Storms, forest fires, animals and birds routinely damage trees. They inflict wounds that damage a tree’s bark and as a result leave the tree vulnerable to decay-causing fungi.
Injuries from construction equipment, automobiles and lawnmowers
Human beings also contribute to incidences of tree rotting at their bases. This typically happens due to construction, driving and landscaping activities. Accidents that occur due to these activities routinely injure trees and as a result leave the door open for decay-causing agents.
Pests and diseases
Diseases and pest infestations weaken trees. They can also create open wounds that act as an invite to harmful fungi. Both of these things lower the tree’s ability to heal and stop the rotting process. They eventually encourage rotting at the base of the tree.
Some tree species rot in their advanced ages as part of their natural cycle. For such trees, there is really nothing that one can do to stop the rotting.
Signs of early rot in base of tree
The following are the most common signs that your tree has a rotting problem at its base.
Sign 1: Mushrooms at the base of the tree
If you notice mushrooms growing on your tree, especially if they grow in a shelf-like formation, chances are that the tree is dying or that part of the tree has started rotting.
Sign 2: Carpenter ants
Carpenter ants rarely infest a healthy tree. Therefore, if you see them on your tree’s base, chances are that part of the tree is dying or rotting.
Sign 3: Conks and knots on the tree’s bark
These are usually created by fungi that prey on dead or dying trees. Therefore, even if your tree still has foliage and it starts developing conks and knots, chances are that part of its base is dying.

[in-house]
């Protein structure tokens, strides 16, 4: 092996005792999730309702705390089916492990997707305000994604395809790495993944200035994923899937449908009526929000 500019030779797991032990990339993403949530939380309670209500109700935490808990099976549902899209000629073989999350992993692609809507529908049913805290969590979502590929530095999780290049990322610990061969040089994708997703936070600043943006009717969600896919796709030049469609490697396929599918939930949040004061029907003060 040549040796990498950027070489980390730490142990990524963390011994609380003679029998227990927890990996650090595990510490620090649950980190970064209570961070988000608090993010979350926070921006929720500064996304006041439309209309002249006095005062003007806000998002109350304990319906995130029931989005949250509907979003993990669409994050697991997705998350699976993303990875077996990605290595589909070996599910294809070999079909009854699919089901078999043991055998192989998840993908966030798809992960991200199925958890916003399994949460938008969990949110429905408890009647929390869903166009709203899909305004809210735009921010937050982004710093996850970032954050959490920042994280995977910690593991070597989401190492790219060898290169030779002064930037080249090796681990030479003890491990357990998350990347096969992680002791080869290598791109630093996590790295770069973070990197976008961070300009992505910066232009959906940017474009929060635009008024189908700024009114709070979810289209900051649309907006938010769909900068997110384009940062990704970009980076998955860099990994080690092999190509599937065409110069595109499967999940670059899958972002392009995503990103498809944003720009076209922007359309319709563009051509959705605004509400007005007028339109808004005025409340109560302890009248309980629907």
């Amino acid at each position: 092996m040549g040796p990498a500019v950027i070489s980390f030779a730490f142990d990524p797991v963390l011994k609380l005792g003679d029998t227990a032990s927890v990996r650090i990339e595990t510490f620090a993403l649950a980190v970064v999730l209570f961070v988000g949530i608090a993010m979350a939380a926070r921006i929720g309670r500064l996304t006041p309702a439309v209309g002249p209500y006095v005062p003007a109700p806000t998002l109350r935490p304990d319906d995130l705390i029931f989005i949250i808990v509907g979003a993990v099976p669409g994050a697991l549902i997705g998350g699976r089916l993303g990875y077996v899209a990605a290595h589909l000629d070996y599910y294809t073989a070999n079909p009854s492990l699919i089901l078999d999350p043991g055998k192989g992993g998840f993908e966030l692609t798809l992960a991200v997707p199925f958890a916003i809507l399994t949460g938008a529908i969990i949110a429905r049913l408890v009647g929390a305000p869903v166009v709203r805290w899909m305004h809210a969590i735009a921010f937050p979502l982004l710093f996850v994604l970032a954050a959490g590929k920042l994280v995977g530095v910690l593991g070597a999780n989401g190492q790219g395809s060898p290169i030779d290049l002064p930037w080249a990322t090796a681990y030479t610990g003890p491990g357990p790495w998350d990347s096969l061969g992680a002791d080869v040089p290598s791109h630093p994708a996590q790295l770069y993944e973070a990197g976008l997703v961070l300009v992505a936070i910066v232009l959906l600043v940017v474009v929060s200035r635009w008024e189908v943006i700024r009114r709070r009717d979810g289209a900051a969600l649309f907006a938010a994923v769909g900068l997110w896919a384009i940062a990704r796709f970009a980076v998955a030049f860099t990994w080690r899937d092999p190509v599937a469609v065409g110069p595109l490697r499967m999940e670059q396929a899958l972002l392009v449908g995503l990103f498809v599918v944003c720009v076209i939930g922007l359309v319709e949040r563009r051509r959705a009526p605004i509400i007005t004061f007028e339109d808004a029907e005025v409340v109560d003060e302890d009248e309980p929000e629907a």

Can I Prevent a tree from rotting?
Yes, you can prevent a tree from rotting by protecting it from physical trauma. This means shielding it from accidental damage from construction activities, or any other activity that may end up injuring the tree’s bark, by installing a fence around the tree.
You can also spray the tree with pesticides that are designed to keep pest infestations at bay. And since most pests create wounds that eventually lead to rotting, doing so will help to reduce the chances of the tree rotting.
However, it is important to keep in mind that rotting in older trees is sometimes inevitable. And for these trees, there is really nothing that one can do except help to stop the spread of the rotting.
Use this free service to find a tree expert near you
If you have a tree that is rotting at its base, contacting an arborist as soon as possible is advisable. And the best way to do so is to start by visiting GoTreeQuotes.com. It offers a free service that quickly matches you with the top-voted local tree care experts in your area.
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- You scroll to the top of the page and enter your Zip code.
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IMPORTANT: There is no obligation to hire. This is a free tool and service to be used at your pleasure.
The most effective way of knowing whether a tree is dead is to carry out a scratch test. The test involves using a knife or even your nails, to scratch the bark of the tree. The tree will still be alive if after scratching past the tough outer bark layer, you see a green layer. However, if all you see is a brown layer, then chances are that the tree is dead.
Other obvious signs of a tree that isn’t dead include the presence of new foliage and twigs that don’t snap when bent.
A tree should be removed when its structural integrity is compromised. This is because when a tree is weak and can no longer support its own weight, it can easily fall. This will expose your loved ones and members of the public to the risks of injury.
A tree should also be removed if it has a pest infestation or disease that it cannot recover from. Removing it will be necessary as a way of keeping the disease or pests from spreading to nearby trees or constructions.
It usually takes between 4 years to 5 years for a tree base to rot — that is after injury or exposure to rotting agents. However, the period usually varies widely depending on the type of tree, the condition under which it is growing, the extent of the wound, and the type of pests or disease that triggered the rotting.